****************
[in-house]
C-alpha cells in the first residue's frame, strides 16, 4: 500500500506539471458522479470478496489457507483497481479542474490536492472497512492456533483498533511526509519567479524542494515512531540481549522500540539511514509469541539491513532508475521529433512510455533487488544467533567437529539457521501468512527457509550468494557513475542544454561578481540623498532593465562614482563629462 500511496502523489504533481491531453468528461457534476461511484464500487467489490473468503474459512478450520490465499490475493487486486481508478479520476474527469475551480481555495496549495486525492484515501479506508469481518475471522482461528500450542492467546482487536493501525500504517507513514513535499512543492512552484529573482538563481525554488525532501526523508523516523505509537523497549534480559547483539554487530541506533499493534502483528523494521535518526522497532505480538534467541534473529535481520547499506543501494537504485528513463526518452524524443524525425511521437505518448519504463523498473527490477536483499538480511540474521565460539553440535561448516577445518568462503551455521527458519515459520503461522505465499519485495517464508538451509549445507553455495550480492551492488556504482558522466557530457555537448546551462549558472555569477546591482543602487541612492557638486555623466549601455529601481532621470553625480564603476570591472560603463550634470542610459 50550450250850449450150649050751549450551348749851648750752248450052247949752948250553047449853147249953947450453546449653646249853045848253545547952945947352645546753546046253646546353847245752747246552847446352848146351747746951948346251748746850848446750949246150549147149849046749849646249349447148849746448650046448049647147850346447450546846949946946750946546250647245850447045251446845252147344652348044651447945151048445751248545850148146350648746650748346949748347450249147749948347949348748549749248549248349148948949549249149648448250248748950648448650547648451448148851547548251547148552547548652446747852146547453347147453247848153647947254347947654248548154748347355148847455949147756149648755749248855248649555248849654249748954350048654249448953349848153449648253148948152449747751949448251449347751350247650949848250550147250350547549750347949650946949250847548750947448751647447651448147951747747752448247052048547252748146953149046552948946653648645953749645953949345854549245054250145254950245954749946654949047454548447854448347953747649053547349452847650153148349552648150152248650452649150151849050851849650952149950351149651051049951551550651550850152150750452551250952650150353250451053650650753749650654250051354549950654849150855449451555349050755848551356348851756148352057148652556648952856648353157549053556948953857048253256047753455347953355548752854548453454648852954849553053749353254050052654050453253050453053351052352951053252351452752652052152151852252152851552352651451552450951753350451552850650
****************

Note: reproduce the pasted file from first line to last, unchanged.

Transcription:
[in-house]
C-alpha cells in the first residue's frame, strides 16, 4: 500500500506539471458522479470478496489457507483497481479542474490536492472497512492456533483498533511526509519567479524542494515512531540481549522500540539511514509469541539491513532508475521529433512510455533487488544467533567437529539457521501468512527457509550468494557513475542544454561578481540623498532593465562614482563629462 500511496502523489504533481491531453468528461457534476461511484464500487467489490473468503474459512478450520490465499490475493487486486481508478479520476474527469475551480481555495496549495486525492484515501479506508469481518475471522482461528500450542492467546482487536493501525500504517507513514513535499512543492512552484529573482538563481525554488525532501526523508523516523505509537523497549534480559547483539554487530541506533499493534502483528523494521535518526522497532505480538534467541534473529535481520547499506543501494537504485528513463526518452524524443524525425511521437505518448519504463523498473527490477536483499538480511540474521565460539553440535561448516577445518568462503551455521527458519515459520503461522505465499519485495517464508538451509549445507553455495550480492551492488556504482558522466557530457555537448546551462549558472555569477546591482543602487541612492557638486555623466549601455529601481532621470553625480564603476570591472560603463550634470542610459 50550450250850449450150649050751549450551348749851648750752248450052247949752948250553047449853147249953947450453546449653646249853045848253545547952945947352645546753546046253646546353847245752747246552847446352848146351747746951948346251748746850848446750949246150549147149849046749849646249349447148849746448650046448049647147850346447450546846949946946750946546250647245850447045251446845252147344652348044651447945151048445751248545850148146350648746650748346949748347450249147749948347949348748549749248549248349148948949549249149648448250248748950648448650547648451448148851547548251547148552547548652446747852146547453347147453247848153647947254347947654248548154748347355148847455949147756149648755749248855248649555248849654249748954350048654249448953349848153449648253148948152449747751949448251449347751350247650949848250550147250350547549750347949650946949250847548750947448751647447651448147951747747752448247052048547252748146953149046552948946653648645953749645953949345854549245054250145254950245954749946654949047454548447854448347953747649053547349452847650153148349552648150152248650452649150151849050851849650952149950351149651051049951551550651550850152150750452551250952650150353250451053650650753749650654250051354549950654849150855449451555349050755848551356348851756148352057148652556648952856648353157549053556948953857048253256047753455347953355548752854548453454648852954849553053749353254050052654050453253050453053351052352951053252351452752652052152151852252152851552352651451552450951753350451552850650